We’ve recently had a number of queries relating to deceased estates so we’ve decided to summarize the steps required for winding up a deceased estate.
A comprehensive analysis of all the detailed issues which may arise in the context of the winding up process is beyond the scope of this post. However, what follows below should provide our readers with a basic understanding of what needs to happen.
The deceased estate administration process is regulated by the Administration of Deceased Estates Act 66 of 1965 (“the Act”) and can be summarized as follows:
1. When someone dies the estate of the deceased has to be reported to the Master of the High Court (“the Master”) by submitting certain prescribed documents.
2. If the estate has a gross value of less than R250 000 the Master may dispense with the appointment of an executor and instead give directions as to how the estate should be liquidated and distributed. This process is usually much easier than what follows below.
3. In relation to estates with a gross value of more than R250 000 the Master will appoint an executor who has to attend to the following matters required to wind up the estate:
3.1 Take custody and control of all the property and documents in the estate;
3.2 Notify all creditors and debtors by publishing a notice in the Government Gazette and in at least 1 newspaper circulating in the district where the deceased resided, the purpose of which is to call for all estate claims to be lodged with the executor;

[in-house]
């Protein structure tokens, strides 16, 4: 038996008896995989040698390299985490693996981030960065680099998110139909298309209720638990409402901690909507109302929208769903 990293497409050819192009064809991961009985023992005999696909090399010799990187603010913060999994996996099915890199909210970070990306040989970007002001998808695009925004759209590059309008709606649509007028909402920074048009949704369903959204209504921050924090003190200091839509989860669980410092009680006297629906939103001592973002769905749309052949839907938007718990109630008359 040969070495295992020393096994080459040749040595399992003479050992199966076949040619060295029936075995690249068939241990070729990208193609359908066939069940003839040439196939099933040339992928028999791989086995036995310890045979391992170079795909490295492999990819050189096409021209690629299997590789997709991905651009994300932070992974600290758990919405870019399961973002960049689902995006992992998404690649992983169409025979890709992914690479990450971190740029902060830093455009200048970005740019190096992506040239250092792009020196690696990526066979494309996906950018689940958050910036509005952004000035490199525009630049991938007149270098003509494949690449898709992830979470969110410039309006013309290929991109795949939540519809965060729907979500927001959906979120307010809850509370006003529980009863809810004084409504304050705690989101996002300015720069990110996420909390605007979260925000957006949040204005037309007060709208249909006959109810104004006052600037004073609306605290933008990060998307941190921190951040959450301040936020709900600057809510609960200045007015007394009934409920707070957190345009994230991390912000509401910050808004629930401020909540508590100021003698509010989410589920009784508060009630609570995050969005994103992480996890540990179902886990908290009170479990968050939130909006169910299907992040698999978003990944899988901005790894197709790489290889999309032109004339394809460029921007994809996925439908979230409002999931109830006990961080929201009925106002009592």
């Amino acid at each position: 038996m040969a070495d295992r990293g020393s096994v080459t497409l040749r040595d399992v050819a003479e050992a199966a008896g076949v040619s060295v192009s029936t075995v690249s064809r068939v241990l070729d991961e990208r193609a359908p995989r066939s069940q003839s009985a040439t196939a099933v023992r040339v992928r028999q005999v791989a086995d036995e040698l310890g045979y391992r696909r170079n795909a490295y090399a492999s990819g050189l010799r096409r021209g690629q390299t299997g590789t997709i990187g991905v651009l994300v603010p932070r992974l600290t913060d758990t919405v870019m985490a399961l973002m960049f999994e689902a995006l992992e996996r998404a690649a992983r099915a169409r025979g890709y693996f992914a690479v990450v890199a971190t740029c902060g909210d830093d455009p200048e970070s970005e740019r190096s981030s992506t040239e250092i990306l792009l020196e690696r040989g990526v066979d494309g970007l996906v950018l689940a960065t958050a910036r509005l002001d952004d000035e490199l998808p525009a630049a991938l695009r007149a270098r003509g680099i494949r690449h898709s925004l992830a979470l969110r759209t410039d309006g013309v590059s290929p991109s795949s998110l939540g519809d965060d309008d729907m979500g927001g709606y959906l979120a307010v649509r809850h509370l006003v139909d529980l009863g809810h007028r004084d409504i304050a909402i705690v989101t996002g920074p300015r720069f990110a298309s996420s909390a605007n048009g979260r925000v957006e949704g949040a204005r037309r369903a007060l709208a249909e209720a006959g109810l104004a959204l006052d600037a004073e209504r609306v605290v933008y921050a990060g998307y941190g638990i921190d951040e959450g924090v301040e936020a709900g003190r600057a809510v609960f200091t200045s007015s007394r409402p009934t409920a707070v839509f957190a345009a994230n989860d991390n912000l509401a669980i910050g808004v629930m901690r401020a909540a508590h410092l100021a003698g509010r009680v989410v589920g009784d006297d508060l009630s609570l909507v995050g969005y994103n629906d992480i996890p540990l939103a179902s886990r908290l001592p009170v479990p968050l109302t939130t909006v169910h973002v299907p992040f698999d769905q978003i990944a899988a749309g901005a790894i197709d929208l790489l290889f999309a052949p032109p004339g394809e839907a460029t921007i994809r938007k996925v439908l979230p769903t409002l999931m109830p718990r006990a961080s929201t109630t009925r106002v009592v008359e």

3.3 Open a bank account in the name of the estate into which all money due to the estate should be paid;
3.4 Determine the solvency of the estate;
3.5 Draw up a Liquidation and Distribution Account (“L&D Account”) reflecting all the assets and liabilities of the estate and submit the L&D Account to the Master for approval;
3.6 Upon the Master’s approval publish a further notice in the Government Gazette and in at least 1 newspaper circulating in the district where the deceased resided, the purpose of which is to advertise the L&D Account;
3.7 Deal with any possible objections which may arise in respect of the L&D Account;
3.8 When the Master approves, pay the creditors and distribute the assets among the heirs in accordance with the L&D Account.
4. Upon receipt of satisfactory proof that all of the above has been attended to the Master will produce a filing slip as confirmation that the estate has been successfully wound up.
The process can take several months to complete depending on the complexity of the estate.